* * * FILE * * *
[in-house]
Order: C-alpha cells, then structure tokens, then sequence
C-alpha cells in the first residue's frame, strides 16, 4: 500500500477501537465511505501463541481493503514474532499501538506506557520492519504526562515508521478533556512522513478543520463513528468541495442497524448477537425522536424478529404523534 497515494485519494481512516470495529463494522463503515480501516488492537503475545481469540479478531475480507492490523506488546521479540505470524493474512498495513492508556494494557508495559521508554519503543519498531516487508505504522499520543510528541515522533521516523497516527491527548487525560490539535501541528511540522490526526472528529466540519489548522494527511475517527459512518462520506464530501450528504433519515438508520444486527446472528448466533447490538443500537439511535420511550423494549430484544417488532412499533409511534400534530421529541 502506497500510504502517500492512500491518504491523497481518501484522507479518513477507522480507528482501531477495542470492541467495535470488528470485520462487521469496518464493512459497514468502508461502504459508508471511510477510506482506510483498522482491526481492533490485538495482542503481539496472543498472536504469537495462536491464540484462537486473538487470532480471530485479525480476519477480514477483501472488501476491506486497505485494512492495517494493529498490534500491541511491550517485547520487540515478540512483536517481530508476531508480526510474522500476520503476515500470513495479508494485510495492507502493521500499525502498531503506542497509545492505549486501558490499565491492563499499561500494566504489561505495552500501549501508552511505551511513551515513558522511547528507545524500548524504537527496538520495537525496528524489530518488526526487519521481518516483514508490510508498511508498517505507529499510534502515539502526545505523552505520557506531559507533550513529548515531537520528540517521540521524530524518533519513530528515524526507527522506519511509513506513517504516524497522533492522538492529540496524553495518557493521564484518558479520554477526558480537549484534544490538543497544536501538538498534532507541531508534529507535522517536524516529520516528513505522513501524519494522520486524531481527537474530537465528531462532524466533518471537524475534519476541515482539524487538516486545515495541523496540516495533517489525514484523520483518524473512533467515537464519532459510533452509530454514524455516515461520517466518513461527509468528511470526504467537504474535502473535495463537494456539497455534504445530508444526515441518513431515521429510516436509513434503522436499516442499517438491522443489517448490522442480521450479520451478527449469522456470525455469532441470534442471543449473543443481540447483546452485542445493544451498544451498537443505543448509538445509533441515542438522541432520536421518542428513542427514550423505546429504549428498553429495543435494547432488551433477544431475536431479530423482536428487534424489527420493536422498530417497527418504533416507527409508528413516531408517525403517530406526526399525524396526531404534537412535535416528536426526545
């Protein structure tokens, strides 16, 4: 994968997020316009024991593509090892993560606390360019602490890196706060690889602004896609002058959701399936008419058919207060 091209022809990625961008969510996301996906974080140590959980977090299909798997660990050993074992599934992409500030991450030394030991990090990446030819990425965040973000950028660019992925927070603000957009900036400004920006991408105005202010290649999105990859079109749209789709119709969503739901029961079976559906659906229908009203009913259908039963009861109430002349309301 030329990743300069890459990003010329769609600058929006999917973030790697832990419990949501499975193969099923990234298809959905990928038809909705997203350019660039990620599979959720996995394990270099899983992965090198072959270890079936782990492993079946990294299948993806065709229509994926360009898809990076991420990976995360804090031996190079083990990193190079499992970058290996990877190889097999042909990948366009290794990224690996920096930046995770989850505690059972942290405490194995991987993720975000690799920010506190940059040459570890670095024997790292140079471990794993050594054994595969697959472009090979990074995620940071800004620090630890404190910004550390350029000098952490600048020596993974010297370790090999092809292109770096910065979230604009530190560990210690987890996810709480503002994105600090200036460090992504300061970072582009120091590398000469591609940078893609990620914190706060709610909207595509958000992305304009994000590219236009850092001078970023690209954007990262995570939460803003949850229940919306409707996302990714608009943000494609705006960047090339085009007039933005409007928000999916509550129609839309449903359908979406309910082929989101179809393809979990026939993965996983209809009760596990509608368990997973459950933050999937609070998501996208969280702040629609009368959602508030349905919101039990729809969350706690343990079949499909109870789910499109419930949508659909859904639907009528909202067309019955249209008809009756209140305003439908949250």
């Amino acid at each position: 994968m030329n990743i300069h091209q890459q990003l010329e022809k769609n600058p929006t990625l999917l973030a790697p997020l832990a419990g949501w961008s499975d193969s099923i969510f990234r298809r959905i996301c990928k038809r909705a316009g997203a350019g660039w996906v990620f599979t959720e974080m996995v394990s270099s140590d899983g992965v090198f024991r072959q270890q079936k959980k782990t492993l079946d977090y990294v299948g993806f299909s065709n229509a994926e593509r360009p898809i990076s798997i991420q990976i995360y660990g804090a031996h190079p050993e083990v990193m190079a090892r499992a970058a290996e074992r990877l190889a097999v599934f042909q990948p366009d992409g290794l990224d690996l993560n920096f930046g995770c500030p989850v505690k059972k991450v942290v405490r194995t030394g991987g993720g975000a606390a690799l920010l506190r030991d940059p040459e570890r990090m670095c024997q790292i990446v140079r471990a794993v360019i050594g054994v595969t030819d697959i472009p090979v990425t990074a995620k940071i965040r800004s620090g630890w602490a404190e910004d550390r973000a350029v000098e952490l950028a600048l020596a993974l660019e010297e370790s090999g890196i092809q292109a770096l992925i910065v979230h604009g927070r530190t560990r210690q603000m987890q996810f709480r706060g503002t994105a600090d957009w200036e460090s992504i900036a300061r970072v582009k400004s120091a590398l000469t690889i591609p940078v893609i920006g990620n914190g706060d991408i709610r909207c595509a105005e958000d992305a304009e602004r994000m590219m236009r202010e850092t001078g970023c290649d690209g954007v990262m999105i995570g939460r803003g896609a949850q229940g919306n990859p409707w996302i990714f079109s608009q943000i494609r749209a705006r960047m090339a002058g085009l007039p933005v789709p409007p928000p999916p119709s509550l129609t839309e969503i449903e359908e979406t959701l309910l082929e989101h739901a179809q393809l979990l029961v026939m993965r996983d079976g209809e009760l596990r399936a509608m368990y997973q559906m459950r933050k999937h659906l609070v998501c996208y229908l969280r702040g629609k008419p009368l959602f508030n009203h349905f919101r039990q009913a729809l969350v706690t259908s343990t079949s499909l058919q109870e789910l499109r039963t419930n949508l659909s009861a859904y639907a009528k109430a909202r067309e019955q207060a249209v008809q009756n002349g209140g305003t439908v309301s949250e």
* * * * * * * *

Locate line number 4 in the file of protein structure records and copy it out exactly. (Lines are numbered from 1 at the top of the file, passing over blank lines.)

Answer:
């Protein structure tokens, strides 16, 4: 994968997020316009024991593509090892993560606390360019602490890196706060690889602004896609002058959701399936008419058919207060 091209022809990625961008969510996301996906974080140590959980977090299909798997660990050993074992599934992409500030991450030394030991990090990446030819990425965040973000950028660019992925927070603000957009900036400004920006991408105005202010290649999105990859079109749209789709119709969503739901029961079976559906659906229908009203009913259908039963009861109430002349309301 030329990743300069890459990003010329769609600058929006999917973030790697832990419990949501499975193969099923990234298809959905990928038809909705997203350019660039990620599979959720996995394990270099899983992965090198072959270890079936782990492993079946990294299948993806065709229509994926360009898809990076991420990976995360804090031996190079083990990193190079499992970058290996990877190889097999042909990948366009290794990224690996920096930046995770989850505690059972942290405490194995991987993720975000690799920010506190940059040459570890670095024997790292140079471990794993050594054994595969697959472009090979990074995620940071800004620090630890404190910004550390350029000098952490600048020596993974010297370790090999092809292109770096910065979230604009530190560990210690987890996810709480503002994105600090200036460090992504300061970072582009120091590398000469591609940078893609990620914190706060709610909207595509958000992305304009994000590219236009850092001078970023690209954007990262995570939460803003949850229940919306409707996302990714608009943000494609705006960047090339085009007039933005409007928000999916509550129609839309449903359908979406309910082929989101179809393809979990026939993965996983209809009760596990509608368990997973459950933050999937609070998501996208969280702040629609009368959602508030349905919101039990729809969350706690343990079949499909109870789910499109419930949508659909859904639907009528909202067309019955249209008809009756209140305003439908949250």